STEVE INSKEEP, HOST:
Action on many major issues depends right now on Congress. That would be the Congress that longtime political analyst Norman Ornstein last summer scorned as the, quote, worst Congress ever. Its approval rating is 12 percent. It's politically divided, and facing an election year.
For better or worse, Congress has not acted on promises to reduce the gases that cause global warming. Despite a presidential pledge to reduce emissions two years ago, the U.S. is spewing more carbon dioxide than ever into the atmosphere. That's the situation as a new round of United Nations talks are getting under way in Durbin, South Africa.
NPR's Richard Harris reports.
RICHARD HARRIS, BYLINE: Nations of the world have been negotiating over climate treaties for almost 20 years and so far, there's been no discernable benefit to the atmosphere. It seemed just possible, at a U.N. meeting two years ago in Copenhagen, that there was a glimmer of hope. Nations weren't going for a binding treaty, but some pledged to take serious action anyway.
President Obama stood before the tense meeting and promised that the United States would do its part.
PRESIDENT BARACK OBAMA: Almost all the major economies have put forward legitimate targets, significant targets, ambitious targets. And I'm confident that America will fulfill the commitments that we have made: cutting our emissions in the range of 17 percent by 2020, and by more than 80 percent by 2050, in line with final legislation.
HARRIS: Ambitious targets, indeed, but listen again to the caveat at the end of his sentence.
OBAMA: ...in line with final legislation.
HARRIS: In other words, the promise to cut emissions was contingent on Congress passing an aggressive cap-and-trade bill. But that 2,000-page bill went into the trash instead of onto the president's desk. The Great Recession briefly achieved what Congress didn't; national emissions fell for a short time. But no longer, says Kevin Kennedy at the World Resources Institute.
KEVIN KENNEDY: Starting in 2010 it looks like we're starting to see an up-tick again. And you would expect to see emissions continuing to increase in a business-as-usual case, out to 2020.
HARRIS: Kennedy says that the president's recently enacted fuel-efficiency standards for cars and light trucks will put a meaningful dent in our emissions. And rules about power plants, due out early next year, could also reduce carbon dioxide emissions. How much, of course, depends upon how stringent the rules are. States, especially California, have laws designed to lower their emissions in the coming decades.
KENNEDY: California represents an eighth of the U.S. economy, so that's a significant piece of the overall U.S. picture.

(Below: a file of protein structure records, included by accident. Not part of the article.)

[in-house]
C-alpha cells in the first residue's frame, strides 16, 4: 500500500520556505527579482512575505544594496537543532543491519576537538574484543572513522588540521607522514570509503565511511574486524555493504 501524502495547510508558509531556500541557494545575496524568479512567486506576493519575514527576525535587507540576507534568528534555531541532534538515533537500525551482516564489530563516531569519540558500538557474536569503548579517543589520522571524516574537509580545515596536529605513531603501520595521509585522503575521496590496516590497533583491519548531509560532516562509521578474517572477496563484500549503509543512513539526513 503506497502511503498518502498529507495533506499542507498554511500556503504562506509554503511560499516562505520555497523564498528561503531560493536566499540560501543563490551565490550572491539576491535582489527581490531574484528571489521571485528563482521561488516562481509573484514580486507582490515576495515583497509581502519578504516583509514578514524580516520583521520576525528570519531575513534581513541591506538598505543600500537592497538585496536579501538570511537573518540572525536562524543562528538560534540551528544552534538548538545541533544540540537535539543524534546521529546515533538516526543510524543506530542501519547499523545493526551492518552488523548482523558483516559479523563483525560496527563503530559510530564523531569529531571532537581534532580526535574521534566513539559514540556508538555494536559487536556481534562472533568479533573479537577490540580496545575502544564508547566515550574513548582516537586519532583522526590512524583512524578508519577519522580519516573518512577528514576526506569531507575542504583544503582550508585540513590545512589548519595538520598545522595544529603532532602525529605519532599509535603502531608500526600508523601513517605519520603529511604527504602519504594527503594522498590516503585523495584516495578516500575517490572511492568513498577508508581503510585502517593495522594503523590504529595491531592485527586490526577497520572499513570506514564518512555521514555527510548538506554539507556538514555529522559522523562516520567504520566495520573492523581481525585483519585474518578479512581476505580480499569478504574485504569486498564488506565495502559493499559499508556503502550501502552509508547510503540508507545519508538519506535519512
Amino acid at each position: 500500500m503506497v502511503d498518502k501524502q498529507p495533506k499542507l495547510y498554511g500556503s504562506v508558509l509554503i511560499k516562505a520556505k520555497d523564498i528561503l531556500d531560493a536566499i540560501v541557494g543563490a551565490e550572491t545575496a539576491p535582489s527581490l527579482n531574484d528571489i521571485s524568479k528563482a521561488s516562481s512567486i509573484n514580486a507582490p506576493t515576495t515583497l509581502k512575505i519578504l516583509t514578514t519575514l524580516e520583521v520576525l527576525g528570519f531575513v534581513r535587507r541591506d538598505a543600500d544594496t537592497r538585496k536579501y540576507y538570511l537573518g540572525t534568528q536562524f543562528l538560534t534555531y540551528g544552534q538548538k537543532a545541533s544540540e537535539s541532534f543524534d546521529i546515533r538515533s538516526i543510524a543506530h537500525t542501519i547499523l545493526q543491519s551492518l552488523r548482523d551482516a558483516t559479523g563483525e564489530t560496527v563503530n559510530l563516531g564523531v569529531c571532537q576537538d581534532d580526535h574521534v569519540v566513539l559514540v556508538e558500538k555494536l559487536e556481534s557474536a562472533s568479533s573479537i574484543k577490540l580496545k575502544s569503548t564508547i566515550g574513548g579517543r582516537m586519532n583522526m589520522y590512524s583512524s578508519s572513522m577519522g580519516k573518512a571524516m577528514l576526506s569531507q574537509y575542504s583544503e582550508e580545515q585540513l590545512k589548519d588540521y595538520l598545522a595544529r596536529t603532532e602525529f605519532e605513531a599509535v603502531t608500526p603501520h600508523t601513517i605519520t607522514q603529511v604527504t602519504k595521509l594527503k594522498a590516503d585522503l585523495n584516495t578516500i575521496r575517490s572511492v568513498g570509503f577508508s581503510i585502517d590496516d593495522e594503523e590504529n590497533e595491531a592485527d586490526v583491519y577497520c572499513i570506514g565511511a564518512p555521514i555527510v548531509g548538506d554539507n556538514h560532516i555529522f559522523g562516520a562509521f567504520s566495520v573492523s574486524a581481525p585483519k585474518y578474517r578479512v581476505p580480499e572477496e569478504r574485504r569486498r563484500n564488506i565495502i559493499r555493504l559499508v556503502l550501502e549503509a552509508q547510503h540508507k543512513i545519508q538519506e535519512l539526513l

HARRIS: But even with all those state and federal actions taken together, the World Resources Institute figures that the nation can't achieve a 17 percent reduction in emissions by 2020. New federal laws would need to fill the gap, and Kennedy says prospects for that aren't good.
KENNEDY: Nowhere else in the world do you see a political debate about whether climate science is real, whether or not the climate is actually changing. That political climate makes it very difficult to move forward in a comprehensive way, and that is something that we need to address in this country.
HARRIS: Part of the problem is, even congressmen who accept the science of climate change are concerned that if the United States dramatically slashes its emissions, that could harm economic competitiveness. And by itself, U.S. action won't do much to slow global warming. Meaningful action requires an agreement that extends far beyond our national borders.
And that brings us back to the climate talks in South Africa. Alden Meyer, at the Union of Concerned Scientists, says the weak actions domestically mean the U.S. doesn't have much leverage in the international talks.
ALDEN MEYER: The U.S. is not able to show its partners how we are going to meet the 17 percent reduction that President Obama committed to. Also, we are struggling to come up with our fair share of the financing for developing country action on technology, on adaptation, on preserving forests. And so we're not bringing a lot to the table.
HARRIS: For years, Europe has taken the lead at the international talks. But the E.U. hasn't gotten others to follow. Scott Barrett, at Columbia University, holds out hope that things would be better if the United States led the way.
SCOTT BARRETT: If you look at lots of global issues in the past, where we've had success, we've also had U.S. leadership. On this issue, we've not had proper U.S. leadership.
HARRIS: The great challenge is to identify actions that every major player is willing to take, actions that can make a difference to the climate without upsetting economic competitiveness around the world. What's politically possible may not be as much as scientists say we need to accomplish, to stabilize the planet's atmosphere. But Barrett says we need to start somewhere.
BARRETT: I'm not unrealistic about what we're able to achieve, but I'm very confident we can achieve more than we have done so far - which is, basically, zero.
HARRIS: And, he adds, climate change is the hardest problem the world has ever tried to address collectively.
Richard Harris, NPR News.
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